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Re: [adatesman] Common KNs in real world falls [In reply to]
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adatesman wrote:
USnavy wrote:
In my (field) tests I have found that the max impact force of a typical sport lead fall ranging from a .2 - .85 FF fall with a fall distance of 5 Ė 15 feet will produce 3 Ė 8 kN on the top anchor.

If I remember right you use a retasked digital crane scale to get your force measurements? Not to be picky, but those won't work for measuring peak force during a fall and your results are most likely well under the true peak force.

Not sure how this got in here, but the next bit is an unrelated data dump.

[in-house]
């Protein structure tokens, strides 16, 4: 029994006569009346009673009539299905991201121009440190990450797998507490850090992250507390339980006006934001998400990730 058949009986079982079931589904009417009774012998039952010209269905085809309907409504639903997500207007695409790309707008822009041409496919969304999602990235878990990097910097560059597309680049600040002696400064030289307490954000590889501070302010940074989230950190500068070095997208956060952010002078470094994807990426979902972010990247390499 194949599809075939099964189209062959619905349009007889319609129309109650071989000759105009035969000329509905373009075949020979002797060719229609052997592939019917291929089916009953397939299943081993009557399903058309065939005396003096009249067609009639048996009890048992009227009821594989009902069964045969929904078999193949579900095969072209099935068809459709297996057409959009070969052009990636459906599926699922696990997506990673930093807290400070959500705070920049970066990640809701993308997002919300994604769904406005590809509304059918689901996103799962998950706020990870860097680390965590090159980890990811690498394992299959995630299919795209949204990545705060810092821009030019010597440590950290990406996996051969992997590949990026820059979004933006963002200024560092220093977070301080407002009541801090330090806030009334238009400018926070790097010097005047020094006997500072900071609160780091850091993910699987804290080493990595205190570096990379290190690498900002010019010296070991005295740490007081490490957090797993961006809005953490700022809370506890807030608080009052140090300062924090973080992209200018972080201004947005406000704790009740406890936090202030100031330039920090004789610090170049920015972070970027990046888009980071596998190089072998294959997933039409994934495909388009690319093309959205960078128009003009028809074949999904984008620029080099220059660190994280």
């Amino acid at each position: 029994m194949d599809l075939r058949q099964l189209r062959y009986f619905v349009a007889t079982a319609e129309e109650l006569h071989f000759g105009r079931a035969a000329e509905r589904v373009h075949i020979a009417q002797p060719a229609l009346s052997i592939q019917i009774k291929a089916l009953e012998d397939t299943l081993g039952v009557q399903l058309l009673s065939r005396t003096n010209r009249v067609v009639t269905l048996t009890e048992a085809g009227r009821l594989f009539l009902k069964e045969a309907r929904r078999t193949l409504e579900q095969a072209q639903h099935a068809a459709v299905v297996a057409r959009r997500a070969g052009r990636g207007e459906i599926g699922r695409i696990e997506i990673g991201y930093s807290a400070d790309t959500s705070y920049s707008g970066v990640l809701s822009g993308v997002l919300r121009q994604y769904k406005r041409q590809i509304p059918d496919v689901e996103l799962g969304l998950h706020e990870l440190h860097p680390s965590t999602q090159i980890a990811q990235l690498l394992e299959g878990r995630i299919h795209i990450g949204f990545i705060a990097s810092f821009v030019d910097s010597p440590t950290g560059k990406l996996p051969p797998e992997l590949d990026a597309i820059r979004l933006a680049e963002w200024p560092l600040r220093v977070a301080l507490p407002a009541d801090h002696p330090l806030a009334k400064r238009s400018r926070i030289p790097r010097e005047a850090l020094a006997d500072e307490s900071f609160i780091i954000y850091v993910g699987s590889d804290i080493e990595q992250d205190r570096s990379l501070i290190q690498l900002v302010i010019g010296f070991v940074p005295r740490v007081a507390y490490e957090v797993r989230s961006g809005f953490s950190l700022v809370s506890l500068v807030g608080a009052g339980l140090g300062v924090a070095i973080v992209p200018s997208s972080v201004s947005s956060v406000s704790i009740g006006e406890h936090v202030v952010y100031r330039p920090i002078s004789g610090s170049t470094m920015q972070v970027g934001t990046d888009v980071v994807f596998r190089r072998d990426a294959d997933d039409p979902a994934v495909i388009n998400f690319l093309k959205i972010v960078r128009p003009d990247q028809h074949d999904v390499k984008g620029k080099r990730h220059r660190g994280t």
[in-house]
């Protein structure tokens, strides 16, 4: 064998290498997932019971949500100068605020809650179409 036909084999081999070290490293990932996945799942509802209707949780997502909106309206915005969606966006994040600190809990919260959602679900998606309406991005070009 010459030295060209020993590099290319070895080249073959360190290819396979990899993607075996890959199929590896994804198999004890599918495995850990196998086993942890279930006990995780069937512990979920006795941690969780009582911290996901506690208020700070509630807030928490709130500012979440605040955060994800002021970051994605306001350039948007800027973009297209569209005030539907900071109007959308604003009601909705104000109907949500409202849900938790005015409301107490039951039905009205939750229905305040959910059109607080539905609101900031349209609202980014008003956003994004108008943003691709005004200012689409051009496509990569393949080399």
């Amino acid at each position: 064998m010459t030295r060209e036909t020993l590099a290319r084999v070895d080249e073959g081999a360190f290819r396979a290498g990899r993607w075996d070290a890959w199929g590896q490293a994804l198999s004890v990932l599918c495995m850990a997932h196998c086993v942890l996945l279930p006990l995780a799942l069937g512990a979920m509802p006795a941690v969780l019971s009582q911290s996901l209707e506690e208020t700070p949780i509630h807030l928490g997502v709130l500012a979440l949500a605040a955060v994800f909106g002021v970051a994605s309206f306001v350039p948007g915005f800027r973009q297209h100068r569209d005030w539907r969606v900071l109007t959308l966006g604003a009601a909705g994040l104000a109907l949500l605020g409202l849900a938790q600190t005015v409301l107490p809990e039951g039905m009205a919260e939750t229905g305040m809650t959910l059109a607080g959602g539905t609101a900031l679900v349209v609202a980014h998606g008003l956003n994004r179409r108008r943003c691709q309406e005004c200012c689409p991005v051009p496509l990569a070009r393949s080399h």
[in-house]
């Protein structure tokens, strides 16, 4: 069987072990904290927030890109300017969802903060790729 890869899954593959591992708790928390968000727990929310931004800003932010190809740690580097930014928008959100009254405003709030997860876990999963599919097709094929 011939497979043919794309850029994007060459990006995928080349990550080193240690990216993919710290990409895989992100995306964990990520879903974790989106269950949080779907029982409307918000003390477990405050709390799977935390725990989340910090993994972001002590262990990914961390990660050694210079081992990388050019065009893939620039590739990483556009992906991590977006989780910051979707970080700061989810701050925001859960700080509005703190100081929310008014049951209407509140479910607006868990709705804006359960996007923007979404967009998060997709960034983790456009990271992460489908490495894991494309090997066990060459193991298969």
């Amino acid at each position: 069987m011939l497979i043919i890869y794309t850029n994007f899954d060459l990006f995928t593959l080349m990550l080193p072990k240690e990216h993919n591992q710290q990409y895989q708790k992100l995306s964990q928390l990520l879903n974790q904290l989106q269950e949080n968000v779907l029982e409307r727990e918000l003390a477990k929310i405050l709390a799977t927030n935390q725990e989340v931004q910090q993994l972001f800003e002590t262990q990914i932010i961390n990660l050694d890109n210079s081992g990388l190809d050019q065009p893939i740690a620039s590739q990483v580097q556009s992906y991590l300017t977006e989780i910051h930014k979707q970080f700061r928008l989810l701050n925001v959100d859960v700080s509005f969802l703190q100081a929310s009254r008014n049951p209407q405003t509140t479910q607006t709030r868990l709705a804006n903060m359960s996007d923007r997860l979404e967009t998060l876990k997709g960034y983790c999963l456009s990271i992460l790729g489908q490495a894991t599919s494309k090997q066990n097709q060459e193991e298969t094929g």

Crane scales simply don't have a high enough scan rate on the force measurement (often only 10 samples/second) for this sort of thing and to do it properly you need something with a scan rate several orders of magnitude higher or an analog peak capture channel.

-aric.

EDIT- if you keep an eye on Ebay you can usually pick up a used Daytronic 4077 strain gage indicator for $250 or so and they're perfect for this sort of thing since they have a digital scan rate of 1000 samples/sec and an analog peak capture channel. Plus it will most likely work with the load cell you already have from the crane scale. They're a bit of work to get programmed for this kind of thing, but its not too bad once you read the manual a couple times. Heck, depending on what you want it to do I could just send a copy of my config that you could load onto it.